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  noun 1. The act of immersing oneself in other cultures without crossing national borders. 2. Local cultural diversification. 3. Traveling on a budget. 4. A website that will allow you to accomplish all the above from the very seat in which you sit.


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Malaysia: when food becomes art

Normally when we hear the words "culinary" and "art," we might think of Paris, perhaps Milano, or maybe even New York City and the "iron chefs" who battle gourmet on television. Or images of sushi might fill our minds, whose intimidating chefs can always wow us with their effortless focus and attention to detail.

But today, we are heading to Malaysia, thanks to the photographers below and their love of food. A bit Chinese, certainly Asian, and breathtakingly beautiful:

photo by prakashdaniel

Cendol [pronounced 'chen-doll'] or es cendol is a traditional dessert originating from Java, Indonesia, but is also popular in Malaysia, Singapore, and Southern Thailand (where it is called lorkchorng singapore ลอดข่องสิงคโปร์). The dessert's basic ingredients consist of shaved ice, coconut milk, starch noodles with green food coloring (usually sourced from the pandan leaf), and palm sugar. Red beans, glutinous rice, grass jelly, and creamed corn are optional additions. Cendol has become a quintessential part of cuisine among the multi-racial population in Southeast Asia and is often sold by vendors at roadsides, hawker centres and food courts.

In Malaysia, cendol is usually sold on the roadside by Indian Muslim vendors. It is common dessert fare in Singapore popularly found in dessert stalls, food centres, coffee shops and food courts, and served by vendors of various ethnic backgrounds. The first Indian-Muslim vendors learnt the skills of making cendol from the Javanese in Indonesia and brought the recipe and preparation methods with them to Malaysia and Singapore. Cendol is also popular as a snack, particularly after Friday prayers among Muslims.

Taken at Jonker Street, Melaka.

Cheong fun (rice noodle rolls)
photo by Pei-Lin

Cheong fun is Cantonese. There are so many ways to eat it. In Malaysia, the way it's normally served differs from those in Hong Kong and other parts of Guangdong. It's normally served with a kind of special sweet soy sauce that has a heavy sesame taste to it, and we call it "tim jeong" (甜醬). Oftentimes, it has toasted white sesame seeds sprinkled onto it upon serving. That's the most common and basic way to savor this in Malaysia. And, I'd call it 齋腸粉, though it may mean another different thing to cheong fun lovers in Guangdong.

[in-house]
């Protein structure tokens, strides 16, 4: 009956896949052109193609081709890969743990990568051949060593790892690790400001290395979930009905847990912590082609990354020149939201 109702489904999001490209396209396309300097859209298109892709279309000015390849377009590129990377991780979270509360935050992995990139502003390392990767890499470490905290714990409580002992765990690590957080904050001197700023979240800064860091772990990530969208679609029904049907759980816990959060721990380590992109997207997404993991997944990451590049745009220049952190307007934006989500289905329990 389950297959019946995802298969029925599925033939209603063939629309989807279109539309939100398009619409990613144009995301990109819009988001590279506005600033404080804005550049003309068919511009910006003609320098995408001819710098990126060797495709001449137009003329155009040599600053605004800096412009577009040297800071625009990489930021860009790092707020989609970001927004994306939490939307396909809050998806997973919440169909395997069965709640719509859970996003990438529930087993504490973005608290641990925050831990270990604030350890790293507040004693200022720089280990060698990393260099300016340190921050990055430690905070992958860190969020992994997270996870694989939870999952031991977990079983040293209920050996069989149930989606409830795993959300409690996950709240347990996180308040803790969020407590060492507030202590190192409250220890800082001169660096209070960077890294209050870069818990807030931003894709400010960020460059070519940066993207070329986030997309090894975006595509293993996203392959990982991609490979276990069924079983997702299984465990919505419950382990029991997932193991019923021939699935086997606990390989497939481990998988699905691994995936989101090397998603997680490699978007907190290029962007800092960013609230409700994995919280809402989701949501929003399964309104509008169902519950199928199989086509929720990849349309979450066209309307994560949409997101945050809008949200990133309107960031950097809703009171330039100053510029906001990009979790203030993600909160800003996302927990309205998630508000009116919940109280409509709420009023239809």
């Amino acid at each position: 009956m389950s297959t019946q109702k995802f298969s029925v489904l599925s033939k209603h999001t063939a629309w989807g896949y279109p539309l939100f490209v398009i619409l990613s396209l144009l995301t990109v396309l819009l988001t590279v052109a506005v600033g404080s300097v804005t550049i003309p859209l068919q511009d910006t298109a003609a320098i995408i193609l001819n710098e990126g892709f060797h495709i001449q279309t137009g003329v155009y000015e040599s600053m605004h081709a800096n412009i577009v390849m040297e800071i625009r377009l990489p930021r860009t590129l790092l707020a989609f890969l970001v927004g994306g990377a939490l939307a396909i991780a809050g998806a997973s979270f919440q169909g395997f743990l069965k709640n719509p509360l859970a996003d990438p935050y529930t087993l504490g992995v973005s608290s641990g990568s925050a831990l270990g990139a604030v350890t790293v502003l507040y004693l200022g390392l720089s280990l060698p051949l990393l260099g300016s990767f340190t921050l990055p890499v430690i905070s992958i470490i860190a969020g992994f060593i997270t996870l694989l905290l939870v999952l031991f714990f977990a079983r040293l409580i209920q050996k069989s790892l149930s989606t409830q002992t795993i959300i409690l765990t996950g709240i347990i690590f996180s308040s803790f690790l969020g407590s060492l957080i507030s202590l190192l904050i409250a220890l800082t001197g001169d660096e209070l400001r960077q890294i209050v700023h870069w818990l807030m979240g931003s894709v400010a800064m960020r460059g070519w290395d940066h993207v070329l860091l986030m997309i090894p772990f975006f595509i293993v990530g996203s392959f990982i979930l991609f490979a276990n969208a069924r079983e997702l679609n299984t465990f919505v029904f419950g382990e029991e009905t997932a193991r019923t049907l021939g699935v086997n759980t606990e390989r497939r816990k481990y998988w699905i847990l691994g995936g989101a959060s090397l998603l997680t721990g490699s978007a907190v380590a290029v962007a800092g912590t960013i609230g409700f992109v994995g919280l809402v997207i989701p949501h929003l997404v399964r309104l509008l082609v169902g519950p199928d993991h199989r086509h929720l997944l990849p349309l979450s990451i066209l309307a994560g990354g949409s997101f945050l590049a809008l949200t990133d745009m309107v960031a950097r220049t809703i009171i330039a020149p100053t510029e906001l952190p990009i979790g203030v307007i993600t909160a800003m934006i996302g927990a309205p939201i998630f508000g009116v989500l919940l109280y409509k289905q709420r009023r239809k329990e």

Onde-onde (stuffed glutinous rice balls)
photo by Sugar & Everything Nice

A Malaysian tea-time dessert. I do believe that onde-onde first originated from Indonesia but it had been adopted by both the Malay and Peranakan cultures. I remembered when young my mother would buy kuih-kuih (local Malay cakes/desserts)for us kids to eat during tea times. And more often than not, onde-onde would be included. I love eating these chewy little balls of rice flour as the centers would contain palm sugar. I'll pop the whole ball into my mouth and bite down into them in anticipation of the palm sugar squirting out into my mouth. It was such a "rush" ... and believe it or not, I still do it now!

Kuih Pai Tee ("top hats")
photo by keropokman

Nyonya Kueh (alternatively Kuih or Kue) is the term given to various manners of bite-sized food items in the Malay Archipelago, much like Spain's tapas. They are usually - but not always - sweet and intricate creations, including cakes, cookies and puddings. It can also be described as pastry, however it is to be noted that the Asian concept of "cakes" and "pastries" is different from that of the Western one. Kuih's, plurified kueh-mueh or kuih-muih in Malay are more often steamed than baked, and thus very different in texture, flavour and appearance from Western cakes or puff pastries.Nonya kuehs come from mostly the Peranakans, especially those in Malacca and Singapore and they took heavy influences from Malaysia and its Malay culinary and cultural heritage.